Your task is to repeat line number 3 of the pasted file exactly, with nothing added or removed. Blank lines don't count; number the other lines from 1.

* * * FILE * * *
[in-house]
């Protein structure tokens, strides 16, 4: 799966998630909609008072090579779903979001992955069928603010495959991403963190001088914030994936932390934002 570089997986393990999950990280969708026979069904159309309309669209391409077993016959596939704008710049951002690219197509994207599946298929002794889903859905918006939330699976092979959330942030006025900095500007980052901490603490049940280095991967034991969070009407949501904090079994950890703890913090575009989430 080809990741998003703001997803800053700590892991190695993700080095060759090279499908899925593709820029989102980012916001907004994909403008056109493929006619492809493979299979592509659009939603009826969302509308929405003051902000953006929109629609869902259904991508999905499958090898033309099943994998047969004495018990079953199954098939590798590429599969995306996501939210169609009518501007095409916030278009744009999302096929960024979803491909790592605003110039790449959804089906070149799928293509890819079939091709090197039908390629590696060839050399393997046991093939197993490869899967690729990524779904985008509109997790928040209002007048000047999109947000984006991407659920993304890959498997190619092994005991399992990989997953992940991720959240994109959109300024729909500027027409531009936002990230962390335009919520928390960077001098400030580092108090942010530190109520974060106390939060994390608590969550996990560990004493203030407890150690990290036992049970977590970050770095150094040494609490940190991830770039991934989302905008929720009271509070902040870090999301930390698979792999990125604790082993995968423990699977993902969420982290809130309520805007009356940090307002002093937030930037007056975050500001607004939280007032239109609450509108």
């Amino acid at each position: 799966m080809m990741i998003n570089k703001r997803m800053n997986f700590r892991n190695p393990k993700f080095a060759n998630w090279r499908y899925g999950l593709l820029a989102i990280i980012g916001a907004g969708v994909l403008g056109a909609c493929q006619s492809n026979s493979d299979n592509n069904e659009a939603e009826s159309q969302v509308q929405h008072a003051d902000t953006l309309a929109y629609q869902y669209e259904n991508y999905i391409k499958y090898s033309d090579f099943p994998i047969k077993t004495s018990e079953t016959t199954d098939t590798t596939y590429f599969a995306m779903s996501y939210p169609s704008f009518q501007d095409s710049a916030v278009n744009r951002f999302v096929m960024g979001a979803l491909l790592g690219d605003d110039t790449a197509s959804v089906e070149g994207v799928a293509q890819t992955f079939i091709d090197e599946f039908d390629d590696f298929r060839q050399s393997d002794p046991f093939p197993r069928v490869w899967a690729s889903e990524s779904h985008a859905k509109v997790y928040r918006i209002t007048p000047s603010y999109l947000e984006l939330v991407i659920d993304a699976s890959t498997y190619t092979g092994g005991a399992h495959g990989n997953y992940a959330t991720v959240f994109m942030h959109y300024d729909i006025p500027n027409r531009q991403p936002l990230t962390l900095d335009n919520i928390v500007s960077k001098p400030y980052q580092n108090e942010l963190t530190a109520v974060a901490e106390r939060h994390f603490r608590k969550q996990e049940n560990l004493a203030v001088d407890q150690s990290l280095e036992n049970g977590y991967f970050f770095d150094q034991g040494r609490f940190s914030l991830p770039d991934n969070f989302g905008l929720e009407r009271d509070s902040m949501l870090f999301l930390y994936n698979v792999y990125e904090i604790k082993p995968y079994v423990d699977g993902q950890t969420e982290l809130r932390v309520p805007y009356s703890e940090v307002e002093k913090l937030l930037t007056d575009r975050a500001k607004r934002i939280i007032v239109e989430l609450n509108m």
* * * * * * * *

């Amino acid at each position: 799966m080809m990741i998003n570089k703001r997803m800053n997986f700590r892991n190695p393990k993700f080095a060759n998630w090279r499908y899925g999950l593709l820029a989102i990280i980012g916001a907004g969708v994909l403008g056109a909609c493929q006619s492809n026979s493979d299979n592509n069904e659009a939603e009826s159309q969302v509308q929405h008072a003051d902000t953006l309309a929109y629609q869902y669209e259904n991508y999905i391409k499958y090898s033309d090579f099943p994998i047969k077993t004495s018990e079953t016959t199954d098939t590798t596939y590429f599969a995306m779903s996501y939210p169609s704008f009518q501007d095409s710049a916030v278009n744009r951002f999302v096929m960024g979001a979803l491909l790592g690219d605003d110039t790449a197509s959804v089906e070149g994207v799928a293509q890819t992955f079939i091709d090197e599946f039908d390629d590696f298929r060839q050399s393997d002794p046991f093939p197993r069928v490869w899967a690729s889903e990524s779904h985008a859905k509109v997790y928040r918006i209002t007048p000047s603010y999109l947000e984006l939330v991407i659920d993304a699976s890959t498997y190619t092979g092994g005991a399992h495959g990989n997953y992940a959330t991720v959240f994109m942030h959109y300024d729909i006025p500027n027409r531009q991403p936002l990230t962390l900095d335009n919520i928390v500007s960077k001098p400030y980052q580092n108090e942010l963190t530190a109520v974060a901490e106390r939060h994390f603490r608590k969550q996990e049940n560990l004493a203030v001088d407890q150690s990290l280095e036992n049970g977590y991967f970050f770095d150094q034991g040494r609490f940190s914030l991830p770039d991934n969070f989302g905008l929720e009407r009271d509070s902040m949501l870090f999301l930390y994936n698979v792999y990125e904090i604790k082993p995968y079994v423990d699977g993902q950890t969420e982290l809130r932390v309520p805007y009356s703890e940090v307002e002093k913090l937030l930037t007056d575009r975050a500001k607004r934002i939280i007032v239109e989430l609450n509108m």